The Rastafari movement is interesting in this regard, since it is known as “Afrocentric”.


Other books and works, such as by Robert Farris Thompson, referred to elsewhere on my blog too, and several scholarly works on “creolization” and “Négritude” in the Caribbean and around, also deal with African continuities in the Americas.

Négritude and Creolité are terms that arose among French Caribbean intellectuals, notably Aimé Césaire (from Martinique) who emphasized the remained Africanness among Caribbean Blacks (Négritude), whereas other authors focus rather on the inevitable adaptation in the Americas of Africans, and cultural mixtures, albeit with underlying values (Créolité), of which Raphaël Confiant was an exponent.

These were partly literary movements, but had their more general sociohistorical and cultural counterparts, also in the English-speaking Caribbean. Thus the term “creolization”, became common as cultural description among scholars in Caribbean Studies, referring to the cultural adaptation of Africans (and others) in the Americas, toward a new essentially mixed culture. This still maintained African retentions, but more indirectly, in values.

The equivalent of Négritude in the British Caribbean would probably be Black Power or Afrocentric thought.

The usage of these terms often take their significance far beyond merely academic, historical descriptions, supposedly striving to neutrality. They even became ideological or political stances among intellectuals and politicians; at least an assertion of chosen cultural identity.

Such biases or ideologies aside, or rather “behind” those ideological and biased surfaces, it remains interesting to study as neutrally and impartially as possible, what African continuities and retentions actually remain in the Americas, despite what movements or ideological currents claim or aim to.


The Rastafari movement from Jamaica is an interesting case, because it is a movement of a – one might say – ideological and spiritual nature. It arose in the 1930s in Jamaica, largely under the influence of Jamaican thinker and activist Marcus Garvey. It is a Black Power movement, focusing on African/Black upliftment, “Africa for the Africans”, and with the eventual aim of repatriation to Africa.

Garvey did not expect a prosperous future for the Black race, anywhere in the Americas, even limitedly in “Black majoritarian areas” in it (Jamaica, Haiti a.o.), opting instead for freeing Africa from White colonialism, making it the home and power base of all Africans and African-descended people. As far-fetched and quite ambitious this idea and goal might seem, it had some solid reasoning behind it by Garvey and its followers.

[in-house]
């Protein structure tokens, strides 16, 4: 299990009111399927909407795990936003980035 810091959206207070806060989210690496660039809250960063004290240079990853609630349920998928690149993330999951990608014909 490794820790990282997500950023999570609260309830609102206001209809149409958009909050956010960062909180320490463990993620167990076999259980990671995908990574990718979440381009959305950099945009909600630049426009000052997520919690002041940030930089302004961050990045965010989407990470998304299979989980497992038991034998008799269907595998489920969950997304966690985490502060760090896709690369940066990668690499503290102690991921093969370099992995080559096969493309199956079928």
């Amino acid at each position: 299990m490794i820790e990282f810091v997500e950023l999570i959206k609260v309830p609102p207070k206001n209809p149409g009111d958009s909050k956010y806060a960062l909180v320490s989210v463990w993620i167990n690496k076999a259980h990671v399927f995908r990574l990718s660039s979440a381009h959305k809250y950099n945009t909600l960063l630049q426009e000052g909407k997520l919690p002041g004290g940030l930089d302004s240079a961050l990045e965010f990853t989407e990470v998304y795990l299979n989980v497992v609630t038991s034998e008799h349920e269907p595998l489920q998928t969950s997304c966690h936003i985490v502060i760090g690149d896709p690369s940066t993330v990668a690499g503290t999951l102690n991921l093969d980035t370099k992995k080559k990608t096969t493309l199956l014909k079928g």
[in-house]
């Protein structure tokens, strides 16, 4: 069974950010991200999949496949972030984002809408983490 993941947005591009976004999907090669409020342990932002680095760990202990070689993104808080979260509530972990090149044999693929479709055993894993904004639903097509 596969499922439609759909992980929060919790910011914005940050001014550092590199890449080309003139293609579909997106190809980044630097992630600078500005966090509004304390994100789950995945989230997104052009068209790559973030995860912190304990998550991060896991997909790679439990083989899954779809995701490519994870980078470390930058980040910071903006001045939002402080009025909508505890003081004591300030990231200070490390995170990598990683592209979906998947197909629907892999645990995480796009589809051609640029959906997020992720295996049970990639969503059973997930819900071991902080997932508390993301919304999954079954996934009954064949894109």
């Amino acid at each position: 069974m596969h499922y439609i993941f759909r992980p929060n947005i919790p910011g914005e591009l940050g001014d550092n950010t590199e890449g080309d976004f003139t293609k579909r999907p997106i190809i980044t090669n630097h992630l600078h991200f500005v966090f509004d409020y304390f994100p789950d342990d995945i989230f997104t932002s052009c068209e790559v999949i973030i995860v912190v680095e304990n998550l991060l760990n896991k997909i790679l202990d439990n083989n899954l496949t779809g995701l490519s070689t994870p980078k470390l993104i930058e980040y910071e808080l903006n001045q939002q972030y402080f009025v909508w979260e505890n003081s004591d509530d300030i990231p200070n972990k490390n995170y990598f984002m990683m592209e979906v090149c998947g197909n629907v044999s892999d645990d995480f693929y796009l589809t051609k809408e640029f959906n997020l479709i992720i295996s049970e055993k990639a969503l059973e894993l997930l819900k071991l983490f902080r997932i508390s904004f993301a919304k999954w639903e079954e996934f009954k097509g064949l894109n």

This essentially Black Power movement obtained an important spiritual dimension with the rise of the Rastafari movement, who began to worship the Ethiopian Emperor Haile Selassie I as divine or at least crucial, as a kind of fulfillment of prophecy, also found in the Bible. The ultimate aim of repatriation centered on Africa, but now more specifically also on Ethiopia, as ”Zion”. This was opposed to the “Babylon”, Rastas and all Black people were forced to live in, i.e. the Western world, including the Americas.

The Rastafari movement thus read the Bible from a Black perspective, but was overall focused on Africa, making it truly Afrocentric in stance.

There are stances and there are facts . An interesting article in the Rastafari reader, deals with these historical and cultural facts; “neutral”, scholarly knowledge, so to speak, about the actual African (cultural) characteristics of the Rastafari movement, looked at it academically and factually.

In other words, is Africa mostly an (ideological or philosophical) goal or aim within the Rastafari movement, or is the movement itself inherently already mostly African (culturally and spiritually), lost in a wrong context (the Americas). If so, to what degree?

An intriguing question, being as old as the Rastafari movement (since the 1930s) - or even the Garvey Movement (active since the 1910s) - themselves.

An uneasy question should be asked too: is it, painfully, maybe so that Blacks in the Americas are too Westernized or ”creolized” over time, to adapt easily in present-day Africa?


I think a comparison between the (US) Nation Of Islam and Rastafari is useful here, for a broader historical perspective. The comparison between these two (originally) Black Power movements is quite logical and can lead to insightful results. Both movements have “spiritual” dimensions beyond politicized Black Power, and both movements are in fact somehow related historically, with connecting historical personalities, and notably with deeper origins in the Garvey Movement. The readable work ‘Marcus Garvey and the Back to Africa Movement’ (Lucent Books, 2006), written by Stuart A. Kallen, says about this:

Elijah Mohammed, who led the influential Nation Of Islam, or Black Muslim organization, from 1934 to 1975 was a corporal in the Chicago division of the UNIA (Garvey’s movement) in the 1920s”.